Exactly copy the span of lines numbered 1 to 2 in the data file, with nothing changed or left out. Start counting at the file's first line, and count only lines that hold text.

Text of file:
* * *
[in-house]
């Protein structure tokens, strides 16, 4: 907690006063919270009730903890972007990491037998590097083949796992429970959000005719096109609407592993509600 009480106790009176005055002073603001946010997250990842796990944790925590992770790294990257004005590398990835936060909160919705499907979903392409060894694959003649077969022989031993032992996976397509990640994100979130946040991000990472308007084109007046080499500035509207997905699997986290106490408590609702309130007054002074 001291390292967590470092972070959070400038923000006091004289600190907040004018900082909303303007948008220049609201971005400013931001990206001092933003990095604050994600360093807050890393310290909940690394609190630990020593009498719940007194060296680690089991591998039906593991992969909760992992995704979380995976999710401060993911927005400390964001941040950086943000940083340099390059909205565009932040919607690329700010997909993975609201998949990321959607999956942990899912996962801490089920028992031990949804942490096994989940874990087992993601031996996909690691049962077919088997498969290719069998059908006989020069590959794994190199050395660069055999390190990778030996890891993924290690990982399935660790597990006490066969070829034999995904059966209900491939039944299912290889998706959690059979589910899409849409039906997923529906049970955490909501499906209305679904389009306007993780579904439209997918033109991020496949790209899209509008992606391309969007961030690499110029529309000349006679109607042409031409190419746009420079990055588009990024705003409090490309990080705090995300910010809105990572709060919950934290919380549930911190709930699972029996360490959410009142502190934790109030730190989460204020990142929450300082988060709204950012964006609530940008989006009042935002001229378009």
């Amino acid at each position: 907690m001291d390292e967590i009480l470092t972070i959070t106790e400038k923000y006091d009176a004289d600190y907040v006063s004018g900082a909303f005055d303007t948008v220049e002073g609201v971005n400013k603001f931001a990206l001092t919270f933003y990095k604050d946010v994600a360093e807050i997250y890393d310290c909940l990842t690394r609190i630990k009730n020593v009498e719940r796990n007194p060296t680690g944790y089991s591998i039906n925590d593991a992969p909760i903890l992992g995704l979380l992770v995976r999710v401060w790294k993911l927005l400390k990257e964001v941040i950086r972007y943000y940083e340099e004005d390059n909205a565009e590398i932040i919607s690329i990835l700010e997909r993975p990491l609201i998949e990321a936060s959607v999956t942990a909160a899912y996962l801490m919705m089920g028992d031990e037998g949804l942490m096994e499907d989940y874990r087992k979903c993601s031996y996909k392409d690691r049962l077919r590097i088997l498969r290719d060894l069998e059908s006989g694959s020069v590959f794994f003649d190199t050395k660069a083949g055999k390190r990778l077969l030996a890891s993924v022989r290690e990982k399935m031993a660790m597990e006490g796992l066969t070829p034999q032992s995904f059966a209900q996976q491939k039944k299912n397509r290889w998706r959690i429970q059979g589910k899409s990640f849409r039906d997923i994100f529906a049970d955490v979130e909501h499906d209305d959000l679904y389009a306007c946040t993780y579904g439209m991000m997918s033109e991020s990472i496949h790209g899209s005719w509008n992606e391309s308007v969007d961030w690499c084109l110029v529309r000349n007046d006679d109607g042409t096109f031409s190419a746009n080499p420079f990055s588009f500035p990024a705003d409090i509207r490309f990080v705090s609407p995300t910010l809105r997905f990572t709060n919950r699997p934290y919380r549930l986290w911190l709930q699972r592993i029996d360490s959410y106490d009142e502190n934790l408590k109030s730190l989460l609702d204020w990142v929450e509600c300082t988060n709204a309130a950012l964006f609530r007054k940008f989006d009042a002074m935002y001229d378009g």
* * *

[in-house]
């Protein structure tokens, strides 16, 4: 907690006063919270009730903890972007990491037998590097083949796992429970959000005719096109609407592993509600 009480106790009176005055002073603001946010997250990842796990944790925590992770790294990257004005590398990835936060909160919705499907979903392409060894694959003649077969022989031993032992996976397509990640994100979130946040991000990472308007084109007046080499500035509207997905699997986290106490408590609702309130007054002074 001291390292967590470092972070959070400038923000006091004289600190907040004018900082909303303007948008220049609201971005400013931001990206001092933003990095604050994600360093807050890393310290909940690394609190630990020593009498719940007194060296680690089991591998039906593991992969909760992992995704979380995976999710401060993911927005400390964001941040950086943000940083340099390059909205565009932040919607690329700010997909993975609201998949990321959607999956942990899912996962801490089920028992031990949804942490096994989940874990087992993601031996996909690691049962077919088997498969290719069998059908006989020069590959794994190199050395660069055999390190990778030996890891993924290690990982399935660790597990006490066969070829034999995904059966209900491939039944299912290889998706959690059979589910899409849409039906997923529906049970955490909501499906209305679904389009306007993780579904439209997918033109991020496949790209899209509008992606391309969007961030690499110029529309000349006679109607042409031409190419746009420079990055588009990024705003409090490309990080705090995300910010809105990572709060919950934290919380549930911190709930699972029996360490959410009142502190934790109030730190989460204020990142929450300082988060709204950012964006609530940008989006009042935002001229378009």